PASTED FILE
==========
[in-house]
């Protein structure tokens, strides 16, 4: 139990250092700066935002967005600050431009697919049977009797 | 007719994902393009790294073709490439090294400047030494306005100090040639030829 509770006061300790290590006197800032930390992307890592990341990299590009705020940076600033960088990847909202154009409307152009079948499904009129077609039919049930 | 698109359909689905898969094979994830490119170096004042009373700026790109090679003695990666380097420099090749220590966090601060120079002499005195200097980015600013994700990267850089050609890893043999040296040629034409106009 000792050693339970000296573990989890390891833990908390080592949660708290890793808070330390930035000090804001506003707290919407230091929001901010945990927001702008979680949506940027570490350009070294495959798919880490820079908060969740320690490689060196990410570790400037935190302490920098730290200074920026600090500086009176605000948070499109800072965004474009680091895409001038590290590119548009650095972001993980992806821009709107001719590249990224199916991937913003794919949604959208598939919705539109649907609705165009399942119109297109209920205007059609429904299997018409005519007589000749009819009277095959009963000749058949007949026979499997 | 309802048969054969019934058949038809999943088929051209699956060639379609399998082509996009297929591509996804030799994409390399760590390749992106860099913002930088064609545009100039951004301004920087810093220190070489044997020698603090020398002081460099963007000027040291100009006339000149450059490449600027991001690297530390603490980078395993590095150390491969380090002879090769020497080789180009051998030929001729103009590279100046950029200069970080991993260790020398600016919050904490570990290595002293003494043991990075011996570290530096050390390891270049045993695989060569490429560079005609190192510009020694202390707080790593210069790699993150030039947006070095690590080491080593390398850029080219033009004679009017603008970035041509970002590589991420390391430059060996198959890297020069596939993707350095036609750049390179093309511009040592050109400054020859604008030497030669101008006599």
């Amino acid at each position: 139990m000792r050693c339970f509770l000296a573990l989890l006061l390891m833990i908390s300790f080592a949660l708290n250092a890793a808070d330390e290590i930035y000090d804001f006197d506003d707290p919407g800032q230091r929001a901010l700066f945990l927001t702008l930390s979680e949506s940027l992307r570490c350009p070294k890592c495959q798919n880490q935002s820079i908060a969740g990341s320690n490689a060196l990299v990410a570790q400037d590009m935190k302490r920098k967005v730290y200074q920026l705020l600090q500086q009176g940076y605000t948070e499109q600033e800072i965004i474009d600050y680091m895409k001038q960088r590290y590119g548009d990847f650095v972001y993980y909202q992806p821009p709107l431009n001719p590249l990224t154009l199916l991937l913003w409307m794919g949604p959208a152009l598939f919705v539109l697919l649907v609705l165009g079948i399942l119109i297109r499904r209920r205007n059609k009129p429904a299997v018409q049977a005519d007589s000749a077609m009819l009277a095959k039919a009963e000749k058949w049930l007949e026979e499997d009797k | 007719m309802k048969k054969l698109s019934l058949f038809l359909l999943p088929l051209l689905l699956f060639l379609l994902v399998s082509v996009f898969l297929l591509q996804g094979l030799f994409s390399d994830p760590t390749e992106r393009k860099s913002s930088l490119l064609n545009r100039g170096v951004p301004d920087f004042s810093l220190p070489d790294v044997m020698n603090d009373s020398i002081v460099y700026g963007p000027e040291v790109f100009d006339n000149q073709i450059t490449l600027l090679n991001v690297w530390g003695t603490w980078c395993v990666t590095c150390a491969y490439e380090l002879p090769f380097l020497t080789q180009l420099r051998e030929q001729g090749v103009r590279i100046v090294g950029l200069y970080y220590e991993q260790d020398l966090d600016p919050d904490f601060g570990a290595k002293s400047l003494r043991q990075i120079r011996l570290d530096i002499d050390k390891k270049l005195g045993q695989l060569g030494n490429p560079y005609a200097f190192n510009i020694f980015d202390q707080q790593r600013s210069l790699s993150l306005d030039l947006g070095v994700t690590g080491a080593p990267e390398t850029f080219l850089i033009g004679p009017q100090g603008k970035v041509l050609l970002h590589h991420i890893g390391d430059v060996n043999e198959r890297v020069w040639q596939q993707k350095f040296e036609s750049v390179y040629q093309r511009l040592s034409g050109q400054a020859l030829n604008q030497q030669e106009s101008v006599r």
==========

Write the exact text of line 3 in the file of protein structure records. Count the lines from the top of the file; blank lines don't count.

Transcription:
């Amino acid at each position: 139990m000792r050693c339970f509770l000296a573990l989890l006061l390891m833990i908390s300790f080592a949660l708290n250092a890793a808070d330390e290590i930035y000090d804001f006197d506003d707290p919407g800032q230091r929001a901010l700066f945990l927001t702008l930390s979680e949506s940027l992307r570490c350009p070294k890592c495959q798919n880490q935002s820079i908060a969740g990341s320690n490689a060196l990299v990410a570790q400037d590009m935190k302490r920098k967005v730290y200074q920026l705020l600090q500086q009176g940076y605000t948070e499109q600033e800072i965004i474009d600050y680091m895409k001038q960088r590290y590119g548009d990847f650095v972001y993980y909202q992806p821009p709107l431009n001719p590249l990224t154009l199916l991937l913003w409307m794919g949604p959208a152009l598939f919705v539109l697919l649907v609705l165009g079948i399942l119109i297109r499904r209920r205007n059609k009129p429904a299997v018409q049977a005519d007589s000749a077609m009819l009277a095959k039919a009963e000749k058949w049930l007949e026979e499997d009797k | 007719m309802k048969k054969l698109s019934l058949f038809l359909l999943p088929l051209l689905l699956f060639l379609l994902v399998s082509v996009f898969l297929l591509q996804g094979l030799f994409s390399d994830p760590t390749e992106r393009k860099s913002s930088l490119l064609n545009r100039g170096v951004p301004d920087f004042s810093l220190p070489d790294v044997m020698n603090d009373s020398i002081v460099y700026g963007p000027e040291v790109f100009d006339n000149q073709i450059t490449l600027l090679n991001v690297w530390g003695t603490w980078c395993v990666t590095c150390a491969y490439e380090l002879p090769f380097l020497t080789q180009l420099r051998e030929q001729g090749v103009r590279i100046v090294g950029l200069y970080y220590e991993q260790d020398l966090d600016p919050d904490f601060g570990a290595k002293s400047l003494r043991q990075i120079r011996l570290d530096i002499d050390k390891k270049l005195g045993q695989l060569g030494n490429p560079y005609a200097f190192n510009i020694f980015d202390q707080q790593r600013s210069l790699s993150l306005d030039l947006g070095v994700t690590g080491a080593p990267e390398t850029f080219l850089i033009g004679p009017q100090g603008k970035v041509l050609l970002h590589h991420i890893g390391d430059v060996n043999e198959r890297v020069w040639q596939q993707k350095f040296e036609s750049v390179y040629q093309r511009l040592s034409g050109q400054a020859l030829n604008q030497q030669e106009s101008v006599r």